And so we were so afraid that this white man Morrett was going to come out there and do something to my husband, but my husband went around and told Mr. Steve Moore about it. My husband worked for this white man named Steve Moore, and Morrett didn’t bother Steve Moore. Steve Moore must have had some kind of words to say about it, because that Old Man Morrett never tried to say anything about this machine no more.

That was a terrible time. There was this old woman up there in Navasota, Aunt Mehalia Jackson—I married in her family after this happened. And she had wanted to tell Mama she knew these white men were going to come for her, but she had to live there, and she didn’t know what Mama may say. Aunt Mehalia couldn’t afford to say nothing. They may whip Mama, and make Mama say who told.

Later my sister Dora married, and this Old Man Morrett came at my sister one time and took her off and kept her five to six hours. He had sex with her; raped her. That’s all it was, because she wasn’t willing. Oh, my sister like to went into hysterics. She never did get over that. It makes me cry to think about it. Sad. Sad.

Now Dora had a husband at that time, Buck. Buck was Miss Two-T’s brother. And Old Man Morrett come to their house one night, sent Bud Jones in after Buck. Two-T’s mama said there were eating supper, and old Bud Jones come in and asked for Buck, and picked up Buck, and Buck ain’t been seen since. They never did know what happened to Buck. That kind of stuff. My sister never got married again. That the truth. This can be verified. It’s people living know this—Buck’s mother’s dead, but his stepdaddy’s still livin.

Old Man Morrett, he like to rape black women. He went with Miss Joanna, Bud Jones’ wife, and Bud knew it. Morrett made Bud leave home, so he could go to bed with Bd’s wife. Miss Joanna got pregnant, and she told my mama, say she didn’t know if the baby was going to be white or black. 

Chapter 18: 

I had my first baby at fifteen and my last at forty five

I was pregnant 13 times in all, and now I have six children. I had my first baby, Ester Mae, when I was almost 16, and my last one, Leona Louise, when I was 45. I was going to be 16 the 29th of August, and Ester was born on the 18. About two years till I had the second child which I lost between Dorothy Lou. And I had a child which I lost between Dorothy Lou and the next one, Doris Minola. Miss Glann, a midwife in Navasota, delivered all three.

I lost three kids. Two of them died in birth, the other lived to be two months. Having him, birthin him, was hard enough, and then a child lives to be two months old. That’s hard. I woke up one morning about three o’clock and he was dead, still dead, strangled to death.

I miscarried four times; they didn’t get to be babies. Some of the pregnancies was only three or four months. I gave birth to nine children. Six are still alive. Pregnant 13 times, that hard on a woman, too. You don’t realize it.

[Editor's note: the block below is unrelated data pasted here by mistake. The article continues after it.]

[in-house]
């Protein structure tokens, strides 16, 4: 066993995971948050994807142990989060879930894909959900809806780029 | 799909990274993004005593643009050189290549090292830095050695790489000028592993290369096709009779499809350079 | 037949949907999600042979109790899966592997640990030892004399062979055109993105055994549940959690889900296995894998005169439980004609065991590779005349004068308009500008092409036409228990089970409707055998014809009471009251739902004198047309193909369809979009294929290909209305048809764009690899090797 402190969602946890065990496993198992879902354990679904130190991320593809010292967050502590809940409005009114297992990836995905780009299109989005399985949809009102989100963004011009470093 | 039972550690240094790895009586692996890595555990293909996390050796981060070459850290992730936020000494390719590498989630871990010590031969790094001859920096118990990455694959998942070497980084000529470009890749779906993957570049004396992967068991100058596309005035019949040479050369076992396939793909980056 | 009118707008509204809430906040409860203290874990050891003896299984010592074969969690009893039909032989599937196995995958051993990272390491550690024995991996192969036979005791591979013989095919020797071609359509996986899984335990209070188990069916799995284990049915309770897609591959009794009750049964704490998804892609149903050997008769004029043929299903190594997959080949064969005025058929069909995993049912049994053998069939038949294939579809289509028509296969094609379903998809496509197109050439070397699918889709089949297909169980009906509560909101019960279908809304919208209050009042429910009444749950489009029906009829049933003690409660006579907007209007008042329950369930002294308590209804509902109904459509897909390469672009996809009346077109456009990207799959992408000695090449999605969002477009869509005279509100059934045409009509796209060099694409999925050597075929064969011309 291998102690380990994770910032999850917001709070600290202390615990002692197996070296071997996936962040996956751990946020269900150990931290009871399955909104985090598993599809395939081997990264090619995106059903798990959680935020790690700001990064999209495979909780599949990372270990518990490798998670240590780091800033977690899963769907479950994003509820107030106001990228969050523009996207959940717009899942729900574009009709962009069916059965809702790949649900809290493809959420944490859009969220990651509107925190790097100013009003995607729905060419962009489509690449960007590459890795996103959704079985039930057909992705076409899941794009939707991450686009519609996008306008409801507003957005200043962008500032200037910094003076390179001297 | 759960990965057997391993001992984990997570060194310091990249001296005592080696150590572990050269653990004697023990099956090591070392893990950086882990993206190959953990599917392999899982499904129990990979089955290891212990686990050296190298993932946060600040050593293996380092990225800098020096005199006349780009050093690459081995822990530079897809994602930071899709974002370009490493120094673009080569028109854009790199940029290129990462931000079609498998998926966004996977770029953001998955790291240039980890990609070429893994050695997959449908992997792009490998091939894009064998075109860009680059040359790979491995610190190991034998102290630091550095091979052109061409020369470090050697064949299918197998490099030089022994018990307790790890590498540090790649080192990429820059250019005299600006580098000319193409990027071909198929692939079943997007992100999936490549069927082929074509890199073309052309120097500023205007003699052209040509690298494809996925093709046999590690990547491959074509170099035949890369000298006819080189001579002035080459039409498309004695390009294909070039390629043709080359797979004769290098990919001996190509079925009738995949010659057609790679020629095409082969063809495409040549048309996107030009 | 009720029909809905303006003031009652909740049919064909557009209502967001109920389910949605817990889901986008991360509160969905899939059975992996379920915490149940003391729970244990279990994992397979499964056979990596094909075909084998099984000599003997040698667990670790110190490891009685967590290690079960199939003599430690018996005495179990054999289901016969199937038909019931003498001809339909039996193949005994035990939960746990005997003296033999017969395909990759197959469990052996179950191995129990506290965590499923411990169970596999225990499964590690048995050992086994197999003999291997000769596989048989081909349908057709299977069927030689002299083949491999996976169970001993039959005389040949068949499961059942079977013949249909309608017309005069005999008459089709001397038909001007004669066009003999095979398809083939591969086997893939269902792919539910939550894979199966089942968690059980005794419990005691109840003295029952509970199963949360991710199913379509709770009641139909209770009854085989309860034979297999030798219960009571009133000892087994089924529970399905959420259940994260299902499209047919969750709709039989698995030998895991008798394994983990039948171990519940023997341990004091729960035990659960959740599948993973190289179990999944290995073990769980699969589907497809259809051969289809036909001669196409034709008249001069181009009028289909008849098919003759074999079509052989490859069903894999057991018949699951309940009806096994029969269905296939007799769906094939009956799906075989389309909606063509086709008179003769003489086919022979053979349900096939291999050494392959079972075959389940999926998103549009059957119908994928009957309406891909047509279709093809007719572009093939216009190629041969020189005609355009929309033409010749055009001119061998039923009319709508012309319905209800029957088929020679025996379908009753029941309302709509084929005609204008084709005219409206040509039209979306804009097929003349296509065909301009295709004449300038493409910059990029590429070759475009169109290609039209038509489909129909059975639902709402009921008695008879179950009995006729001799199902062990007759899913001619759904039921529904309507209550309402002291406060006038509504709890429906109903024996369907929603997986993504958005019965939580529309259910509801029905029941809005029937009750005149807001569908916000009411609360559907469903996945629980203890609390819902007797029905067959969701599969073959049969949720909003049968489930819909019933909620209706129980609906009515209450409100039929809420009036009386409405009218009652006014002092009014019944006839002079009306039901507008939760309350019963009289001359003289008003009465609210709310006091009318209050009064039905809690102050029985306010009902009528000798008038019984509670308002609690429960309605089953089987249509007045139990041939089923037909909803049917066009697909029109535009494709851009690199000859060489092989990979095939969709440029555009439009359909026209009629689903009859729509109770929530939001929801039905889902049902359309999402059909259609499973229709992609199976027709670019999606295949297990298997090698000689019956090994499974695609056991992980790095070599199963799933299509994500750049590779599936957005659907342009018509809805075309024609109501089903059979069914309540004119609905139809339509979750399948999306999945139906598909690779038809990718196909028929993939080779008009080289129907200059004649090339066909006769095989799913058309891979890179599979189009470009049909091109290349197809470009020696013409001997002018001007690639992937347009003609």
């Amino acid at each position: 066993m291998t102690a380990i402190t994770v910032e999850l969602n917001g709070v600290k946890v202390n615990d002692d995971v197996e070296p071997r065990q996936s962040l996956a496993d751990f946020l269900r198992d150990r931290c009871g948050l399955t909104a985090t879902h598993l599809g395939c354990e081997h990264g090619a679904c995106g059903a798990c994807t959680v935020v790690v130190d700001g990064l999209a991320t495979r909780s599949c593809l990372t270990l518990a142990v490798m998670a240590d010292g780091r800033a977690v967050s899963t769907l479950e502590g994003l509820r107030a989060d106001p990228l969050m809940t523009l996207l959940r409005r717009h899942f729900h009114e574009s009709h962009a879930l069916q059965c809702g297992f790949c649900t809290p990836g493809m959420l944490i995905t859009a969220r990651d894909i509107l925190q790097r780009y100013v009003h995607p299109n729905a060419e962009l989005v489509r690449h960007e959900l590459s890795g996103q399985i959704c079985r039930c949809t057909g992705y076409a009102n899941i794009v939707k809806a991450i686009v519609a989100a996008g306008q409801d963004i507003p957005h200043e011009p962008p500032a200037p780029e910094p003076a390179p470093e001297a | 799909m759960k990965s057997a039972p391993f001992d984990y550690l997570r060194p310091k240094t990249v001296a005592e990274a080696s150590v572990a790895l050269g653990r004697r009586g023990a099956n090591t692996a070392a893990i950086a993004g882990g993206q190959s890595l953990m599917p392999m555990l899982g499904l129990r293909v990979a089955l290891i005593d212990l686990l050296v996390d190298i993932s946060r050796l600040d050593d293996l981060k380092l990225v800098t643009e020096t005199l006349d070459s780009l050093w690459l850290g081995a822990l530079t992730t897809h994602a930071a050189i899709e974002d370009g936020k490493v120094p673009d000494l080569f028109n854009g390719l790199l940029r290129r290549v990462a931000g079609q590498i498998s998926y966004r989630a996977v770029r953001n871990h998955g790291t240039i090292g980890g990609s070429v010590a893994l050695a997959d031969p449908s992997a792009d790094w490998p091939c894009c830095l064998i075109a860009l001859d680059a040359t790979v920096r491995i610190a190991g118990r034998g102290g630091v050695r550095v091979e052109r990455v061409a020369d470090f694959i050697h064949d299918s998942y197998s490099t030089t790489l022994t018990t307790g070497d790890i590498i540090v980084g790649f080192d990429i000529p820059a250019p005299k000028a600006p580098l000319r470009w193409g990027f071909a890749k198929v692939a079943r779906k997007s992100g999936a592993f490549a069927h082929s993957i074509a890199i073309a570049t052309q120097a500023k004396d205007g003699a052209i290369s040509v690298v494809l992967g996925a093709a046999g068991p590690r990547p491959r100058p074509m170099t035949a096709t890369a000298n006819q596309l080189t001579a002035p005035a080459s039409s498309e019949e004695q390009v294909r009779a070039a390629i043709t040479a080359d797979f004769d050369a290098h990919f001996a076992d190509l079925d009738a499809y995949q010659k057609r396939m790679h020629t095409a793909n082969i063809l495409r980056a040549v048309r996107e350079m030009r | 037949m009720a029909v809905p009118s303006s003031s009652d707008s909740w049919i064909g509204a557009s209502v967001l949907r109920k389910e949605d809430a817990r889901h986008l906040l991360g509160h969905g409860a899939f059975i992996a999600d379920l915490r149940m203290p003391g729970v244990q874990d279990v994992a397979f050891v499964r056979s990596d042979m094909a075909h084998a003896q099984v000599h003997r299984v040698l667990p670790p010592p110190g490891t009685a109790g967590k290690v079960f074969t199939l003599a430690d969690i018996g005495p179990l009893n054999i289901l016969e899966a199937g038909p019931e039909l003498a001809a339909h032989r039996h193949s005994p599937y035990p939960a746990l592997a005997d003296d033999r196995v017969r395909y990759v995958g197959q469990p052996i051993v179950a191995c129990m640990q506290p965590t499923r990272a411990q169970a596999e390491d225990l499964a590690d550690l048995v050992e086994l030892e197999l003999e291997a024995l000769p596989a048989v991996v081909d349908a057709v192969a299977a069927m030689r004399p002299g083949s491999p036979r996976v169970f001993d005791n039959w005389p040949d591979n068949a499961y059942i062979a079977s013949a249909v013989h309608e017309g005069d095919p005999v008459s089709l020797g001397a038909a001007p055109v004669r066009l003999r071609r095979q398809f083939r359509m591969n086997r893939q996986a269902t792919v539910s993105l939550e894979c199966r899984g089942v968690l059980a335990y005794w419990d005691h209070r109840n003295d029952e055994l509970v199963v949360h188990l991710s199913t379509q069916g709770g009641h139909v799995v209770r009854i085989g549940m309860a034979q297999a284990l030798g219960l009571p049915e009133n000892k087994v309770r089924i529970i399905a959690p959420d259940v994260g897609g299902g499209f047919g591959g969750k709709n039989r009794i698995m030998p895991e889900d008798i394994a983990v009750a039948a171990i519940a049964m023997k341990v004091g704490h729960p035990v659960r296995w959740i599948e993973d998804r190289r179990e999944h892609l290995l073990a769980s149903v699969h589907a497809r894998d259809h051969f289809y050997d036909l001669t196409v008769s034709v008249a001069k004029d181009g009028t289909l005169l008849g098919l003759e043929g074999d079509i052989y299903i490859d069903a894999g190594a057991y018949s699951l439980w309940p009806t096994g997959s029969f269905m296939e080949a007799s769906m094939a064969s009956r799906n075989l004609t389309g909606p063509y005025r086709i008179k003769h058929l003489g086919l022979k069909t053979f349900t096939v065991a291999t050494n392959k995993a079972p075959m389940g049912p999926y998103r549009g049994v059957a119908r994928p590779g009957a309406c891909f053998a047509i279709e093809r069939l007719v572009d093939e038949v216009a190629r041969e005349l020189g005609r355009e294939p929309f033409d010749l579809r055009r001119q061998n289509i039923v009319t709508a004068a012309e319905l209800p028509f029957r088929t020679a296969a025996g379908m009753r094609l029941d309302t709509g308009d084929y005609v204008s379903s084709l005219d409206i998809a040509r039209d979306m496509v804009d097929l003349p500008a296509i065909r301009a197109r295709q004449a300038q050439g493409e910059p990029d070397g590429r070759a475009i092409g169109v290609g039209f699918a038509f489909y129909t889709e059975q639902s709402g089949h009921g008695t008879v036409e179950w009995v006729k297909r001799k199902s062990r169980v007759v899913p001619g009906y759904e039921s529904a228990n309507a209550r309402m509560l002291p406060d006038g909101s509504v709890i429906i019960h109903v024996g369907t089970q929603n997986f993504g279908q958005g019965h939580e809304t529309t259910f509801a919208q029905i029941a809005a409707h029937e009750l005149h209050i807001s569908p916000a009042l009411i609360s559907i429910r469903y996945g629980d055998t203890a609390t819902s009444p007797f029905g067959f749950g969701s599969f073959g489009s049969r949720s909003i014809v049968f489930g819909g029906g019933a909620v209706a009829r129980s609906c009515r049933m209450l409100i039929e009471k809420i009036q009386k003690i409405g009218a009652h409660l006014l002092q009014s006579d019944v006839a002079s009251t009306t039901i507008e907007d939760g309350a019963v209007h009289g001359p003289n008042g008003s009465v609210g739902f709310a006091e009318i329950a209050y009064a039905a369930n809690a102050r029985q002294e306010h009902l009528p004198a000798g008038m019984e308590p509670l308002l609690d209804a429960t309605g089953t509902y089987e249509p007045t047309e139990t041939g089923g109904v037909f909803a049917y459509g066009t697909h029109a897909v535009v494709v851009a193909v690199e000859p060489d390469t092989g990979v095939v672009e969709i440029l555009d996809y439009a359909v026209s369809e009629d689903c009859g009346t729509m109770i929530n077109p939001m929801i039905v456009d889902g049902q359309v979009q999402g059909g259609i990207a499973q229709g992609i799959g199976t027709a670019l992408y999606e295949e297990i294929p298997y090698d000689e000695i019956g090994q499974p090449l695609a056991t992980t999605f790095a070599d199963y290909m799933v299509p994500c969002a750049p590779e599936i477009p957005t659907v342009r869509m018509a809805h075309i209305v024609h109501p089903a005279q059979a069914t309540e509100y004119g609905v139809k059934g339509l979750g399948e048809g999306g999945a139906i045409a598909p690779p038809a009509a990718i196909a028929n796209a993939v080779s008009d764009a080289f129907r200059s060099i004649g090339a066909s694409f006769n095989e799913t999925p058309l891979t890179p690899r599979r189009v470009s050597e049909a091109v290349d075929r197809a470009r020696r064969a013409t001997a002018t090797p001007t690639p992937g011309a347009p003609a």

I nursed all my babies except two. My little boy, George, my fourth baby, was born in 1941. George was delivered by the doctors from Baylor Hospital. They came to my home. Well, they done that all the time. The pregnant women went to the clinic, and the doctors knew just about what time you were going to deliver. They had you on the agenda, waitin for you. Sometimes they’d be with one woman. Leave that one, go on to another one. That’s what they used to do. Everything was getting pretty modern then, but I nursed George. He was a big little boy, and he would say, ‘Come on, Mama, let’s go home. I want some tit.’ That’s what he used to tell me. He was just one year old.

He was the only one I had, seven months old, could talk like a natural man. You know, says words: ‘bread’; we hand some twins across the street, Dorothy and Doris, and he’s just say, ‘two Doris. ‘Mama’. ‘Papa.’ ‘Bread’ said as plain as day. He was smart as a whip. Always been smart. He’s smart right today.

His name is George Washington Darden. Born January 14, 1941. And Othella Ann Hunt, she was born August 18, 1947. And then Leona Louise Hunt, she was born November 19, 1953. And that’s it. She’s my baby now.

I Am Annie Mae was adapted for a musical in collaboration with Naomi Carrier of Houston, Texas, and co-author the book, Ruth Winegarten. The musical opened at Austin's St. Edwards University in 1987. The show was sponsored by the noted "Women and Their Work", also located in Austin.

***To read more about the late Annie Mae Hunt, read her book I Am Annie Mae, which can be purchased on Amazon and Barnes and Noble.